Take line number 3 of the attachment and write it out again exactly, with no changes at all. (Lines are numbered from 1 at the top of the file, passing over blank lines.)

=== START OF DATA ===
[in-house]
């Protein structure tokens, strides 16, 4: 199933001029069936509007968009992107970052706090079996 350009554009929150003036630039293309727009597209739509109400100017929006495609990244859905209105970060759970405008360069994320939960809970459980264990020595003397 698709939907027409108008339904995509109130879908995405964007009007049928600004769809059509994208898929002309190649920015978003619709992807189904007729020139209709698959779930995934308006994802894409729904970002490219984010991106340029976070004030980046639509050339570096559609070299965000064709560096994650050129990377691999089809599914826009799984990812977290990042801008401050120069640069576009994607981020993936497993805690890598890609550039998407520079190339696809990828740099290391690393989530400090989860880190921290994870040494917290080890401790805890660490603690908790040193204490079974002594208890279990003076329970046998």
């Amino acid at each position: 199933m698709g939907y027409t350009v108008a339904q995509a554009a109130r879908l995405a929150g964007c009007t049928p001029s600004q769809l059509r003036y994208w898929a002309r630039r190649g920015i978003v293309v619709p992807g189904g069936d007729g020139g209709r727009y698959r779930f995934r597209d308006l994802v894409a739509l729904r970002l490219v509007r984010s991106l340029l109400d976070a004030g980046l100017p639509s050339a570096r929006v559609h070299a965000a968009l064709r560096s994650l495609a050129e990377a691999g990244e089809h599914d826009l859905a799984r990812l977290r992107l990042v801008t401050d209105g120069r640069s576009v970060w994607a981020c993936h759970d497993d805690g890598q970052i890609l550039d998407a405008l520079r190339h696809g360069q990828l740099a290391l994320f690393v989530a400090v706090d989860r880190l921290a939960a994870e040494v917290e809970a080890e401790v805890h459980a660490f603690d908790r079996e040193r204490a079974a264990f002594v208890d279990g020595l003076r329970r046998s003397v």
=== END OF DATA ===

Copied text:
């Amino acid at each position: 199933m698709g939907y027409t350009v108008a339904q995509a554009a109130r879908l995405a929150g964007c009007t049928p001029s600004q769809l059509r003036y994208w898929a002309r630039r190649g920015i978003v293309v619709p992807g189904g069936d007729g020139g209709r727009y698959r779930f995934r597209d308006l994802v894409a739509l729904r970002l490219v509007r984010s991106l340029l109400d976070a004030g980046l100017p639509s050339a570096r929006v559609h070299a965000a968009l064709r560096s994650l495609a050129e990377a691999g990244e089809h599914d826009l859905a799984r990812l977290r992107l990042v801008t401050d209105g120069r640069s576009v970060w994607a981020c993936h759970d497993d805690g890598q970052i890609l550039d998407a405008l520079r190339h696809g360069q990828l740099a290391l994320f690393v989530a400090v706090d989860r880190l921290a939960a994870e040494v917290e809970a080890e401790v805890h459980a660490f603690d908790r079996e040193r204490a079974a264990f002594v208890d279990g020595l003076r329970r046998s003397v």